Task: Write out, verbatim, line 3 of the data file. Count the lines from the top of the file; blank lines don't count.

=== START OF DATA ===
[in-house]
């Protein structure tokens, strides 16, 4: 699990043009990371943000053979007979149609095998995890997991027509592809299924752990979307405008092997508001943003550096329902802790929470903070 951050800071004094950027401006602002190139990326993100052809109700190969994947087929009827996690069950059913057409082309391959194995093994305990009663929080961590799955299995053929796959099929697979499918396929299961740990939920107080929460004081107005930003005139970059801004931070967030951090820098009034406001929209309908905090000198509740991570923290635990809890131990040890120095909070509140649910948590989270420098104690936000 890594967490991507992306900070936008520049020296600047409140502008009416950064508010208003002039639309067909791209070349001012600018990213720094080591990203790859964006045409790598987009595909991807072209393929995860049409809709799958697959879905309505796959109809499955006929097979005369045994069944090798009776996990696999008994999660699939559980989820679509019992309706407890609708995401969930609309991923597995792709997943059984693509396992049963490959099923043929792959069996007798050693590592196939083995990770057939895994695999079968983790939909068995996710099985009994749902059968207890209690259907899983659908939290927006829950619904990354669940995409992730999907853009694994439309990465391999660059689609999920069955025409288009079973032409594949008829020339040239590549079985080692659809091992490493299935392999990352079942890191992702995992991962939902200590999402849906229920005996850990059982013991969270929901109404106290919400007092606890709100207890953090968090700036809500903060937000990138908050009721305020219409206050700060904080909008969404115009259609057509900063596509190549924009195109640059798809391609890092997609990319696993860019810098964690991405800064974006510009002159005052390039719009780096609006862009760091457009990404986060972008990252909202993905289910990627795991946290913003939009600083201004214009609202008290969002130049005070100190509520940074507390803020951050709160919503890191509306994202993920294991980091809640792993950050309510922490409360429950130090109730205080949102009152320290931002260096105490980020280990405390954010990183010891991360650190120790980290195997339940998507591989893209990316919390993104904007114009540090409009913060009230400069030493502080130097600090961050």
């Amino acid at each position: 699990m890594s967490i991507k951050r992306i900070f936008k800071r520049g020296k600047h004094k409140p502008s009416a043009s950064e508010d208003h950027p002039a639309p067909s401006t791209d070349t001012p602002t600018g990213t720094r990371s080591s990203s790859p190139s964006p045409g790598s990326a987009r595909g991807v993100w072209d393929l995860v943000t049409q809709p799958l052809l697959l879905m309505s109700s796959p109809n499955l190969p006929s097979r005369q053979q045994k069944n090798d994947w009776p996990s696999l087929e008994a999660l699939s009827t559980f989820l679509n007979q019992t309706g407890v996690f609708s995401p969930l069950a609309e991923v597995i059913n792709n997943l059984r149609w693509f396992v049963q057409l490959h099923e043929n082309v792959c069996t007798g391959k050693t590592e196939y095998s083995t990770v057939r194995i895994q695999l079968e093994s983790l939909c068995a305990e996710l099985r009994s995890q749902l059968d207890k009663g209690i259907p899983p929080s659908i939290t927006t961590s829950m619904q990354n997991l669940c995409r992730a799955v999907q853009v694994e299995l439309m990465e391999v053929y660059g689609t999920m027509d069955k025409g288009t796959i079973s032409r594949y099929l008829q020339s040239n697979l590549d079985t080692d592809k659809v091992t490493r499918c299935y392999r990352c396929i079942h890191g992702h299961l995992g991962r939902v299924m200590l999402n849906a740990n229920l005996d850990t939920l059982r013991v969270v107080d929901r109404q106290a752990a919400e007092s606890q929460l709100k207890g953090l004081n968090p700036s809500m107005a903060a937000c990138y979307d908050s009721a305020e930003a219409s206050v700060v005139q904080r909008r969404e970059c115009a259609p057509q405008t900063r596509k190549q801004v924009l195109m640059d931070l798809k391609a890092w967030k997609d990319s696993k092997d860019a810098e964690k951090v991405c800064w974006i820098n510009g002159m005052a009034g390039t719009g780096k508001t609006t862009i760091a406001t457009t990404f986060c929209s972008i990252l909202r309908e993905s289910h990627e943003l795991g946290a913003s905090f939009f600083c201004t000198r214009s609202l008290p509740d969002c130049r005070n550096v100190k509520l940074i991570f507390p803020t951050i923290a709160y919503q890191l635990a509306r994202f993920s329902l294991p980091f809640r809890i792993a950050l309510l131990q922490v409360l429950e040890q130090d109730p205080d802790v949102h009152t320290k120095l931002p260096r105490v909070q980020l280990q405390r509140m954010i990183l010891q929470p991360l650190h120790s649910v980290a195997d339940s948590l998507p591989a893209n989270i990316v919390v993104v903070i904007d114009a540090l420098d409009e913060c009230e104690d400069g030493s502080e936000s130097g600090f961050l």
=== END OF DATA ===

């Amino acid at each position: 699990m890594s967490i991507k951050r992306i900070f936008k800071r520049g020296k600047h004094k409140p502008s009416a043009s950064e508010d208003h950027p002039a639309p067909s401006t791209d070349t001012p602002t600018g990213t720094r990371s080591s990203s790859p190139s964006p045409g790598s990326a987009r595909g991807v993100w072209d393929l995860v943000t049409q809709p799958l052809l697959l879905m309505s109700s796959p109809n499955l190969p006929s097979r005369q053979q045994k069944n090798d994947w009776p996990s696999l087929e008994a999660l699939s009827t559980f989820l679509n007979q019992t309706g407890v996690f609708s995401p969930l069950a609309e991923v597995i059913n792709n997943l059984r149609w693509f396992v049963q057409l490959h099923e043929n082309v792959c069996t007798g391959k050693t590592e196939y095998s083995t990770v057939r194995i895994q695999l079968e093994s983790l939909c068995a305990e996710l099985r009994s995890q749902l059968d207890k009663g209690i259907p899983p929080s659908i939290t927006t961590s829950m619904q990354n997991l669940c995409r992730a799955v999907q853009v694994e299995l439309m990465e391999v053929y660059g689609t999920m027509d069955k025409g288009t796959i079973s032409r594949y099929l008829q020339s040239n697979l590549d079985t080692d592809k659809v091992t490493r499918c299935y392999r990352c396929i079942h890191g992702h299961l995992g991962r939902v299924m200590l999402n849906a740990n229920l005996d850990t939920l059982r013991v969270v107080d929901r109404q106290a752990a919400e007092s606890q929460l709100k207890g953090l004081n968090p700036s809500m107005a903060a937000c990138y979307d908050s009721a305020e930003a219409s206050v700060v005139q904080r909008r969404e970059c115009a259609p057509q405008t900063r596509k190549q801004v924009l195109m640059d931070l798809k391609a890092w967030k997609d990319s696993k092997d860019a810098e964690k951090v991405c800064w974006i820098n510009g002159m005052a009034g390039t719009g780096k508001t609006t862009i760091a406001t457009t990404f986060c929209s972008i990252l909202r309908e993905s289910h990627e943003l795991g946290a913003s905090f939009f600083c201004t000198r214009s609202l008290p509740d969002c130049r005070n550096v100190k509520l940074i991570f507390p803020t951050i923290a709160y919503q890191l635990a509306r994202f993920s329902l294991p980091f809640r809890i792993a950050l309510l131990q922490v409360l429950e040890q130090d109730p205080d802790v949102h009152t320290k120095l931002p260096r105490v909070q980020l280990q405390r509140m954010i990183l010891q929470p991360l650190h120790s649910v980290a195997d339940s948590l998507p591989a893209n989270i990316v919390v993104v903070i904007d114009a540090l420098d409009e913060c009230e104690d400069g030493s502080e936000s130097g600090f961050l």